Global shock after UK exit vote
Considerable economic uncertainty likely over several years
by Desmond Lachman in Washington
Mon 27 Jun 2016
The domestic and global consequences of the UK’s decision to leave the European Union are likely to prove on a similar scale to Winston Churchill’s mistaken decision to return Britain to the gold standard at the wrong exchange rate in April 1925, or Margaret Thatcher’s fateful approval for Britain to join the exchange rate mechanism in October 1990.
The UK is running a current account deficit of a record 7% of GDP. Its banking system is among the largest in the world as a multiple of GDP. Financing a very large external deficit and maintaining the UK’s foreign deposit base depends on maintaining domestic and foreign investor confidence. Yet the Brexit vote is bound to result in considerable economic uncertainty over several years as the UK negotiates a formal exit and works out terms for its complex trade relations with Europe.
The UK’s European partners will have little incentive to provide favourable terms, for fear of encouraging other EU members like France, Italy or the Netherlands to emulate the UK and head for the European door.
A further factor that will cause capital to leave the UK is the relocation of large parts of the all-important UK financial system to Europe. Banks based in London will eventually lose the ‘financial passport’ that allows them to operate freely in Europe without being subject to additional European regulation.
A bitter Conservative party leadership contest after Cameron’s announcement of an October resignation, and calls for a new referendum on Scottish independence, will hardly help calm investors’ nerves.
The Brexit vote is reverberating beyond the UK through the steep decline in sterling. This is bound to unsettle global financial markets at a time when other central banks like the European Central Bank and the Bank of Japan are trying to cheapen their currencies.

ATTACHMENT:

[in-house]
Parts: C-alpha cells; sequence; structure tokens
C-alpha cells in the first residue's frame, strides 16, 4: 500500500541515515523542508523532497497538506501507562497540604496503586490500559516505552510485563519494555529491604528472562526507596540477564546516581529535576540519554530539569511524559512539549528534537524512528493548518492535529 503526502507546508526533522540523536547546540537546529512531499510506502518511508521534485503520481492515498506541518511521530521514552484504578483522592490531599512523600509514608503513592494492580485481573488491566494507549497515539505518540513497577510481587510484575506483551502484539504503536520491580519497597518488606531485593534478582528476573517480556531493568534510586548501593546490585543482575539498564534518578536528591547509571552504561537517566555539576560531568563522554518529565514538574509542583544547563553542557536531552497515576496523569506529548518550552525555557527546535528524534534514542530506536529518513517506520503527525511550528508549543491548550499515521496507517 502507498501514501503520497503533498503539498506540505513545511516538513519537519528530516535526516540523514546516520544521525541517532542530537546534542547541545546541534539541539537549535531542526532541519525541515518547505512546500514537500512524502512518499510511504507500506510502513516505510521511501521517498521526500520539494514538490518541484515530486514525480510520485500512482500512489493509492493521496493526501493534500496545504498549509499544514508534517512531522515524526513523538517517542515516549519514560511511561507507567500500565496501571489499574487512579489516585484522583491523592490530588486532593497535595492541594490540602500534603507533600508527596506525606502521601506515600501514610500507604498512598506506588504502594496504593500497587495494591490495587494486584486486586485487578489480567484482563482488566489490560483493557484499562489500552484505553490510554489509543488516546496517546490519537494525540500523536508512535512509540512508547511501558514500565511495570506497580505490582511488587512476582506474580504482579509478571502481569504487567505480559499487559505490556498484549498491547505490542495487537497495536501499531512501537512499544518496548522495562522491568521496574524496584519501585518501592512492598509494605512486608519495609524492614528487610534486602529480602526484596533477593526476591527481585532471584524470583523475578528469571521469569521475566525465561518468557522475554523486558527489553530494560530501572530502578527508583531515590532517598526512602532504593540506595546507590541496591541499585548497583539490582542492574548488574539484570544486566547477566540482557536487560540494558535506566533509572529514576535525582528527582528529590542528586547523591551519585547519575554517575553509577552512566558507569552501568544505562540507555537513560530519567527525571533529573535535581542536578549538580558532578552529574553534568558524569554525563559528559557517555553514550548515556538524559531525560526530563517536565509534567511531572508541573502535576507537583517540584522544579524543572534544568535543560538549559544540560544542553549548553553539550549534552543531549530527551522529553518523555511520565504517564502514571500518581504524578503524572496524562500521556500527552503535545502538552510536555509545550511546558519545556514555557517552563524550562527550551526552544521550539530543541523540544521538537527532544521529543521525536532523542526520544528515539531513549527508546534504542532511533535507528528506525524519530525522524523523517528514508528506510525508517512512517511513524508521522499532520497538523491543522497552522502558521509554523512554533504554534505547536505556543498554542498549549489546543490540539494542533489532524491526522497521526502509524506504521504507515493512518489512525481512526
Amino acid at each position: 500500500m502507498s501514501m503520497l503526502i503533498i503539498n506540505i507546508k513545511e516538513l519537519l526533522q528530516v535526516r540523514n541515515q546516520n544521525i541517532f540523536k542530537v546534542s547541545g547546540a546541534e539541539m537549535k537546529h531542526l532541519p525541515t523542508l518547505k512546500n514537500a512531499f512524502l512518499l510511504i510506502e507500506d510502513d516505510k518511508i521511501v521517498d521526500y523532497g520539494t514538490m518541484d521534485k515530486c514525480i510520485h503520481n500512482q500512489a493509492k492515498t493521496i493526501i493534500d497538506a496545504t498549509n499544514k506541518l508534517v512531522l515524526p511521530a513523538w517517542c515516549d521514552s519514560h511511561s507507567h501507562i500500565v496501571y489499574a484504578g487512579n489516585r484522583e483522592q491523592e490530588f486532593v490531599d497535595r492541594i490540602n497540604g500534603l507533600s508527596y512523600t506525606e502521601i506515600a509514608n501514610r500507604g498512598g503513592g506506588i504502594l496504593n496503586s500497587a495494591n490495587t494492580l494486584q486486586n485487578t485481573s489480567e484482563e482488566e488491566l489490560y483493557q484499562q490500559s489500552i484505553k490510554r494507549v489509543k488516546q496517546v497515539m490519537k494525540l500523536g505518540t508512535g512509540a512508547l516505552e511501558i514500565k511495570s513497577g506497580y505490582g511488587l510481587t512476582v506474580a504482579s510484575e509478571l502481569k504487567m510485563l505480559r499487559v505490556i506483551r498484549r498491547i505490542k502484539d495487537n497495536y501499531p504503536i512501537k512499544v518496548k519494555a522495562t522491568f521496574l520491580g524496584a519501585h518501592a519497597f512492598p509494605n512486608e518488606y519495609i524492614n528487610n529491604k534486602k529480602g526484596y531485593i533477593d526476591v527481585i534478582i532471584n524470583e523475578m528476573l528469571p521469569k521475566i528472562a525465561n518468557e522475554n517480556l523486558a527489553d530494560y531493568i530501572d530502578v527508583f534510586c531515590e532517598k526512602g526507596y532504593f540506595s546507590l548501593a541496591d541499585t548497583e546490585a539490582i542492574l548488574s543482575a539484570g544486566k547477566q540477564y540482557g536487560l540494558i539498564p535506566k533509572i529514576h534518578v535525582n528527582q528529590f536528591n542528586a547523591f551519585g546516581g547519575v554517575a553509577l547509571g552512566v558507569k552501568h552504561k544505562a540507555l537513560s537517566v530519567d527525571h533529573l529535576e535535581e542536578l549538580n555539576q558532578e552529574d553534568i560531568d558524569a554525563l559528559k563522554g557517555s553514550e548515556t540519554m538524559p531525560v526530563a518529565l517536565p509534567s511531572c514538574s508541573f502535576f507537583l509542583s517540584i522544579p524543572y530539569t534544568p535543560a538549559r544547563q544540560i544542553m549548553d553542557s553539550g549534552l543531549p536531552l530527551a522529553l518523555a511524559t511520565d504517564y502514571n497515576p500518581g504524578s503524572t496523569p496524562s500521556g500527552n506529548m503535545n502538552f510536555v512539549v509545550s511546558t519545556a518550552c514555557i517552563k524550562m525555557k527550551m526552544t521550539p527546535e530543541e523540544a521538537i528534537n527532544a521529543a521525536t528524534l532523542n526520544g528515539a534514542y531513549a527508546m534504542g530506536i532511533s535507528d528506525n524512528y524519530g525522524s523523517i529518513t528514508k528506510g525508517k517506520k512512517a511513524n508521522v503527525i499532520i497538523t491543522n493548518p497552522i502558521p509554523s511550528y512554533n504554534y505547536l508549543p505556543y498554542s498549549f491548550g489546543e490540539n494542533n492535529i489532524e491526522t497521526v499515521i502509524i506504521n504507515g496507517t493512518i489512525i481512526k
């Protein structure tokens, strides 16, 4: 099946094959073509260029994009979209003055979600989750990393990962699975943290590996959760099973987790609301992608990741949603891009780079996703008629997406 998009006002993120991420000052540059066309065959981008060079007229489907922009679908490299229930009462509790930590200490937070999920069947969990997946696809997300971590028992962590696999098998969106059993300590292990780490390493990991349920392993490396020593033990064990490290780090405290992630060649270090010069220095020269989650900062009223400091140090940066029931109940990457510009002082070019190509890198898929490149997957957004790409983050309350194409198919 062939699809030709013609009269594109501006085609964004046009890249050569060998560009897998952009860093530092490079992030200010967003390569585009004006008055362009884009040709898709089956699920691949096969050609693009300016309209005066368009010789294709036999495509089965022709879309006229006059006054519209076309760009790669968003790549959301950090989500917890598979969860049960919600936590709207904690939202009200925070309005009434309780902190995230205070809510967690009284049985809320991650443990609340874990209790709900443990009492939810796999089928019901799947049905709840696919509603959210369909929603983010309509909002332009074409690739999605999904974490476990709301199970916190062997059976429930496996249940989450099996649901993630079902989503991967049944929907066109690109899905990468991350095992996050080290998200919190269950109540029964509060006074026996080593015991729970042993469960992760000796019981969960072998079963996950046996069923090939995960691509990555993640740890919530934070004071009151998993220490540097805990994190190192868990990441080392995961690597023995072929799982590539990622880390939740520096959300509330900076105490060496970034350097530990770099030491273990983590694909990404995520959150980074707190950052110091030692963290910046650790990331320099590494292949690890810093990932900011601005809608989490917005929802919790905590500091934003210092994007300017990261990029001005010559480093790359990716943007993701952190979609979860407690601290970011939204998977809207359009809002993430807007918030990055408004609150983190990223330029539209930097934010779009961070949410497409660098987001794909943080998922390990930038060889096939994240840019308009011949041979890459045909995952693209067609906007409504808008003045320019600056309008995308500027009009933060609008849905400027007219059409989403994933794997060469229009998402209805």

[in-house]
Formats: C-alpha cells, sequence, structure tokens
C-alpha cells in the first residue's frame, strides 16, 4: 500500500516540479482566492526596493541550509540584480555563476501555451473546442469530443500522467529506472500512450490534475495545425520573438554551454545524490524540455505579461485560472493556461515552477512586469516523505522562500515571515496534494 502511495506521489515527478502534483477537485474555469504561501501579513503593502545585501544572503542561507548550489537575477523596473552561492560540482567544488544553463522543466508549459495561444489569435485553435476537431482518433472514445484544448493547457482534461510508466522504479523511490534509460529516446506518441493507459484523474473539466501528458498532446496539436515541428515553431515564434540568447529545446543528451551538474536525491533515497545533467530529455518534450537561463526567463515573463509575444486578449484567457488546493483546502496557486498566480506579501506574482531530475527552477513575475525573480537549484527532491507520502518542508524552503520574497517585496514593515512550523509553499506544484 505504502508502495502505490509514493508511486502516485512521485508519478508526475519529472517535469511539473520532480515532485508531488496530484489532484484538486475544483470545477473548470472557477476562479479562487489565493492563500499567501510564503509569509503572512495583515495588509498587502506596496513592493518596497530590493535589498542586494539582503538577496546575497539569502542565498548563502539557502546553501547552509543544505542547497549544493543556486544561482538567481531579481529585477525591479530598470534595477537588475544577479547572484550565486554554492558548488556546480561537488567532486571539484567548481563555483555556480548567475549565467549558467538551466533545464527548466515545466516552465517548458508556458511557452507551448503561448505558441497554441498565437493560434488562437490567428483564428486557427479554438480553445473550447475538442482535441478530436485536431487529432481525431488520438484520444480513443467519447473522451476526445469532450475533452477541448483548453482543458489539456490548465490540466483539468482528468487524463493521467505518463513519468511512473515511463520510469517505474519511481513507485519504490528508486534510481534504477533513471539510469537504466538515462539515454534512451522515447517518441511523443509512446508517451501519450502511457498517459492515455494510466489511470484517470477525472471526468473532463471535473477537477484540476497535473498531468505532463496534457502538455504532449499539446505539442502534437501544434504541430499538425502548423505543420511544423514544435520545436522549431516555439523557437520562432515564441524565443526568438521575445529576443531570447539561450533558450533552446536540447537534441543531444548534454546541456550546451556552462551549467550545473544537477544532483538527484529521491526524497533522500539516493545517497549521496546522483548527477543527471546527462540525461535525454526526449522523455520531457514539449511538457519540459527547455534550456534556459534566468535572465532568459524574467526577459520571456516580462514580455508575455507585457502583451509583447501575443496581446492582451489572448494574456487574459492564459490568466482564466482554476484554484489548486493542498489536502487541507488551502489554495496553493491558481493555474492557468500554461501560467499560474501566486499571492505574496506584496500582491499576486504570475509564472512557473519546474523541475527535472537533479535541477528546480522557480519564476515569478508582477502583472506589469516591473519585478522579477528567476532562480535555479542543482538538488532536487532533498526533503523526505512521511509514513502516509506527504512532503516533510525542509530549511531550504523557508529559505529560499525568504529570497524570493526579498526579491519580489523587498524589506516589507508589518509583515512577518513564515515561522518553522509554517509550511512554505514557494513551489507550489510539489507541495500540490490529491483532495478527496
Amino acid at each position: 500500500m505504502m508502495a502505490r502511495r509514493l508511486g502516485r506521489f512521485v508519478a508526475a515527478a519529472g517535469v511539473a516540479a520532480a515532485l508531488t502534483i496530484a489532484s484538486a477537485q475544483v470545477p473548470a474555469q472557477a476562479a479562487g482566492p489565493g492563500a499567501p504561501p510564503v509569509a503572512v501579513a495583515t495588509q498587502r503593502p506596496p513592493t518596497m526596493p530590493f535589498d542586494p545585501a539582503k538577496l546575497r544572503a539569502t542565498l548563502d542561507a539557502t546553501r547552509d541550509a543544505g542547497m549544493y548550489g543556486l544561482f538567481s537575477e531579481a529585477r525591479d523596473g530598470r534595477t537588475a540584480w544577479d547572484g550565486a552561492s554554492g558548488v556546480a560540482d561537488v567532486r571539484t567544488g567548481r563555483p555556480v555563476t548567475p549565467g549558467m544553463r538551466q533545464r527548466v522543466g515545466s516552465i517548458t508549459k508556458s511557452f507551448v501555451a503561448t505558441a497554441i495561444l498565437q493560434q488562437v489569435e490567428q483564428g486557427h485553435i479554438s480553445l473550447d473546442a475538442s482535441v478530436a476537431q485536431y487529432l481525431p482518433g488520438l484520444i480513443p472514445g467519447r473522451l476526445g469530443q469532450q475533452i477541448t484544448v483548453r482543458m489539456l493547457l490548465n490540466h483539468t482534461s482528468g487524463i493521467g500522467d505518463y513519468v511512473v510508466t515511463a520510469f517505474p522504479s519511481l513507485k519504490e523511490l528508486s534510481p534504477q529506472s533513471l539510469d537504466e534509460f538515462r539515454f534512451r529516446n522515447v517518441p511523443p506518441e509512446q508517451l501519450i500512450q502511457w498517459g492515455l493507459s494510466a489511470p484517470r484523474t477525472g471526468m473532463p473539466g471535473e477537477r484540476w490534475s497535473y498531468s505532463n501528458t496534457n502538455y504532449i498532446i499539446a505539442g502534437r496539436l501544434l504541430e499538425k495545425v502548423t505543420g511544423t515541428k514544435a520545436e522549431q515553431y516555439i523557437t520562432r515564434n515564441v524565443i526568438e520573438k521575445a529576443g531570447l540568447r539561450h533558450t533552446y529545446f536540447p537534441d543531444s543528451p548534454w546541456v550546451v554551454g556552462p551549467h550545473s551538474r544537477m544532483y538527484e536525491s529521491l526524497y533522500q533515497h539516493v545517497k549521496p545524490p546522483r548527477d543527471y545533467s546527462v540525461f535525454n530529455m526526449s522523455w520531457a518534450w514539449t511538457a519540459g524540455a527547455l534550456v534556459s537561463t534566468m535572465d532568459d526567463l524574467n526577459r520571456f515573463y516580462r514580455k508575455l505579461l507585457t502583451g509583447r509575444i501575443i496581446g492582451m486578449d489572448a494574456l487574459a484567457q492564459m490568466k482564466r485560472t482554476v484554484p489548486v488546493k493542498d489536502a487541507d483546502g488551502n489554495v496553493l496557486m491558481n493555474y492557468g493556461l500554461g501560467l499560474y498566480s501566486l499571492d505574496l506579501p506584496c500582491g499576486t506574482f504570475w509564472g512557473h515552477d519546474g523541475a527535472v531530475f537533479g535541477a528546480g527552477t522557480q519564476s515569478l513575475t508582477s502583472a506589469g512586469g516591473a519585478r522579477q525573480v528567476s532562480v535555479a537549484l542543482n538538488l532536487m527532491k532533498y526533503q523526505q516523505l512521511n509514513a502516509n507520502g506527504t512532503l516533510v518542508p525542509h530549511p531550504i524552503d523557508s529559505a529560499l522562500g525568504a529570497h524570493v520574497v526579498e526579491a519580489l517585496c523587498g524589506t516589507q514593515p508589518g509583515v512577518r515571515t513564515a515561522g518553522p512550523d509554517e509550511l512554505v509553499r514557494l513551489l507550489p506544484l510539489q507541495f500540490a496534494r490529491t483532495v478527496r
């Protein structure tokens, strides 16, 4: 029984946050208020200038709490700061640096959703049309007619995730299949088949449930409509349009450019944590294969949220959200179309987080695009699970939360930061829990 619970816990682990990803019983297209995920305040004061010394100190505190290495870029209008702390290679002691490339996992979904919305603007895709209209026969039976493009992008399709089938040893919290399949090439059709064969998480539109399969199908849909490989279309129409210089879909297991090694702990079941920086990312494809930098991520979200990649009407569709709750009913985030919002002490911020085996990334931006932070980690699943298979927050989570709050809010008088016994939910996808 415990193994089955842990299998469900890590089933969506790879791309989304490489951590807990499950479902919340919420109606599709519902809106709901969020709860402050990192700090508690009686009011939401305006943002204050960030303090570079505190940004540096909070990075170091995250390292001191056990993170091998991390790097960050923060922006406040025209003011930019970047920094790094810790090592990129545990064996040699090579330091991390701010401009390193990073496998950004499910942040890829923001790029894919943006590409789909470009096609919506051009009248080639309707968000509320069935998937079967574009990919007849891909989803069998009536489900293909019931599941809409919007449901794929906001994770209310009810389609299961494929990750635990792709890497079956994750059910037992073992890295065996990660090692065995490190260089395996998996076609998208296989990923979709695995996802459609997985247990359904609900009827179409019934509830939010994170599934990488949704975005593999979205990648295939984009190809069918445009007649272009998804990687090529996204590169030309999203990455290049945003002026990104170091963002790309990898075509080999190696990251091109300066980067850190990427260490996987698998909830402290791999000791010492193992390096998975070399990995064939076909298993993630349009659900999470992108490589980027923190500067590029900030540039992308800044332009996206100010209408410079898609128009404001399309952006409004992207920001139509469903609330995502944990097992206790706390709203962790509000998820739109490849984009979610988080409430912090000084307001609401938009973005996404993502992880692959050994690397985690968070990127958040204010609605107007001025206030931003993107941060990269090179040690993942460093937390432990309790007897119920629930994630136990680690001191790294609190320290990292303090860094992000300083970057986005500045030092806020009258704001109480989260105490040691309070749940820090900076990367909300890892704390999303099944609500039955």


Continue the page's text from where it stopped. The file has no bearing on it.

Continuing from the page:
The vote further exacerbates the populist tide across Europe. The latest Pew survey of European attitudes found that barely 50% of Europeans favour the European ‘project’. Calls for referendums in places like France, Italy, and the Netherlands are bound to undermine investor confidence and rekindle the European sovereign debt crisis.
Much as global financial markets were unsettled after the 2008 Lehman Brothers bankruptcy, so too will they now be disturbed by troubles in the UK and Europe. Serious questions surround Chinese economic sustainability. The European economy is again faltering and its politics are showing the clearest signs of fragmentation. And Japan is again entering a deflationary trap.
In the run-up to the US November elections, Britain has provided an example of a successful populist, anti-immigrant campaign. The outcome raises the likelihood of an external economic shock hitting the US in the sensitive pre-election period. None of this is helpful for markets – and this is an understatement.
Desmond Lachman is a Resident Fellow at the American Enterprise Institute. He was formerly a Deputy Director in the International Monetary Fund’s Policy Development and Review Department and Chief Emerging Market Economic Strategist at Salomon Smith Barney.
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